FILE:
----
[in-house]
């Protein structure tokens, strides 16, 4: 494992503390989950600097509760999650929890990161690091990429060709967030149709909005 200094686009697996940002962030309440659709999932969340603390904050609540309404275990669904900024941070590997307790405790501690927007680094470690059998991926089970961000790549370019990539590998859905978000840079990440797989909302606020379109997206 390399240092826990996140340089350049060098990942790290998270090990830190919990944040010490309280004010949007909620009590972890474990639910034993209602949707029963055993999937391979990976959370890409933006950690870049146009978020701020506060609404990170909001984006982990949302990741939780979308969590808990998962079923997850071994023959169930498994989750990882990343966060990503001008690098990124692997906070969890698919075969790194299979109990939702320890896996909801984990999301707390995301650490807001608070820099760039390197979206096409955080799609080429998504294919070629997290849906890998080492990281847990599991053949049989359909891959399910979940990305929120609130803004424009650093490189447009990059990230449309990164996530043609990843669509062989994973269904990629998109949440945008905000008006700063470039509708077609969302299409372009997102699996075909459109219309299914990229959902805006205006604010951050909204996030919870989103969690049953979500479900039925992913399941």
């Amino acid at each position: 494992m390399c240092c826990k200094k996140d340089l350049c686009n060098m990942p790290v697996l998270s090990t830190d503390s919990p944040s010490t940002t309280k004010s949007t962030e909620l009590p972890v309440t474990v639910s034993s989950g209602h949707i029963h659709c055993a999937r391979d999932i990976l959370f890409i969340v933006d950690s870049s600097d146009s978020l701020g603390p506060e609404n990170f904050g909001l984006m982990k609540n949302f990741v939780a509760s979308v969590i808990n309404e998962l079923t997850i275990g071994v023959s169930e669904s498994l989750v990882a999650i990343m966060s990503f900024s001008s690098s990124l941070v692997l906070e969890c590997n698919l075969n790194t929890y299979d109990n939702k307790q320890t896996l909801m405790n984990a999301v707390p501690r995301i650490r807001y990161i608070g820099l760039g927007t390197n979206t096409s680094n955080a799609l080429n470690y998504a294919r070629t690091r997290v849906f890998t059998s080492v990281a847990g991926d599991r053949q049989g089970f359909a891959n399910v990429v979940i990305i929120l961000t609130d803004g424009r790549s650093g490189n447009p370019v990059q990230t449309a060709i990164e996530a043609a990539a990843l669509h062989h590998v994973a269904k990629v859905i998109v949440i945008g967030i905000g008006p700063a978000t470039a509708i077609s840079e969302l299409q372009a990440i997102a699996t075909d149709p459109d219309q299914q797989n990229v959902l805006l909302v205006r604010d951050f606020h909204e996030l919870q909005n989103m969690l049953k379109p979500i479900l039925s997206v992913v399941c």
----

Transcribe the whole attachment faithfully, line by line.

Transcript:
[in-house]
């Protein structure tokens, strides 16, 4: 494992503390989950600097509760999650929890990161690091990429060709967030149709909005 200094686009697996940002962030309440659709999932969340603390904050609540309404275990669904900024941070590997307790405790501690927007680094470690059998991926089970961000790549370019990539590998859905978000840079990440797989909302606020379109997206 390399240092826990996140340089350049060098990942790290998270090990830190919990944040010490309280004010949007909620009590972890474990639910034993209602949707029963055993999937391979990976959370890409933006950690870049146009978020701020506060609404990170909001984006982990949302990741939780979308969590808990998962079923997850071994023959169930498994989750990882990343966060990503001008690098990124692997906070969890698919075969790194299979109990939702320890896996909801984990999301707390995301650490807001608070820099760039390197979206096409955080799609080429998504294919070629997290849906890998080492990281847990599991053949049989359909891959399910979940990305929120609130803004424009650093490189447009990059990230449309990164996530043609990843669509062989994973269904990629998109949440945008905000008006700063470039509708077609969302299409372009997102699996075909459109219309299914990229959902805006205006604010951050909204996030919870989103969690049953979500479900039925992913399941």
């Amino acid at each position: 494992m390399c240092c826990k200094k996140d340089l350049c686009n060098m990942p790290v697996l998270s090990t830190d503390s919990p944040s010490t940002t309280k004010s949007t962030e909620l009590p972890v309440t474990v639910s034993s989950g209602h949707i029963h659709c055993a999937r391979d999932i990976l959370f890409i969340v933006d950690s870049s600097d146009s978020l701020g603390p506060e609404n990170f904050g909001l984006m982990k609540n949302f990741v939780a509760s979308v969590i808990n309404e998962l079923t997850i275990g071994v023959s169930e669904s498994l989750v990882a999650i990343m966060s990503f900024s001008s690098s990124l941070v692997l906070e969890c590997n698919l075969n790194t929890y299979d109990n939702k307790q320890t896996l909801m405790n984990a999301v707390p501690r995301i650490r807001y990161i608070g820099l760039g927007t390197n979206t096409s680094n955080a799609l080429n470690y998504a294919r070629t690091r997290v849906f890998t059998s080492v990281a847990g991926d599991r053949q049989g089970f359909a891959n399910v990429v979940i990305i929120l961000t609130d803004g424009r790549s650093g490189n447009p370019v990059q990230t449309a060709i990164e996530a043609a990539a990843l669509h062989h590998v994973a269904k990629v859905i998109v949440i945008g967030i905000g008006p700063a978000t470039a509708i077609s840079e969302l299409q372009a990440i997102a699996t075909d149709p459109d219309q299914q797989n990229v959902l805006l909302v205006r604010d951050f606020h909204e996030l919870q909005n989103m969690l049953k379109p979500i479900l039925s997206v992913v399941c």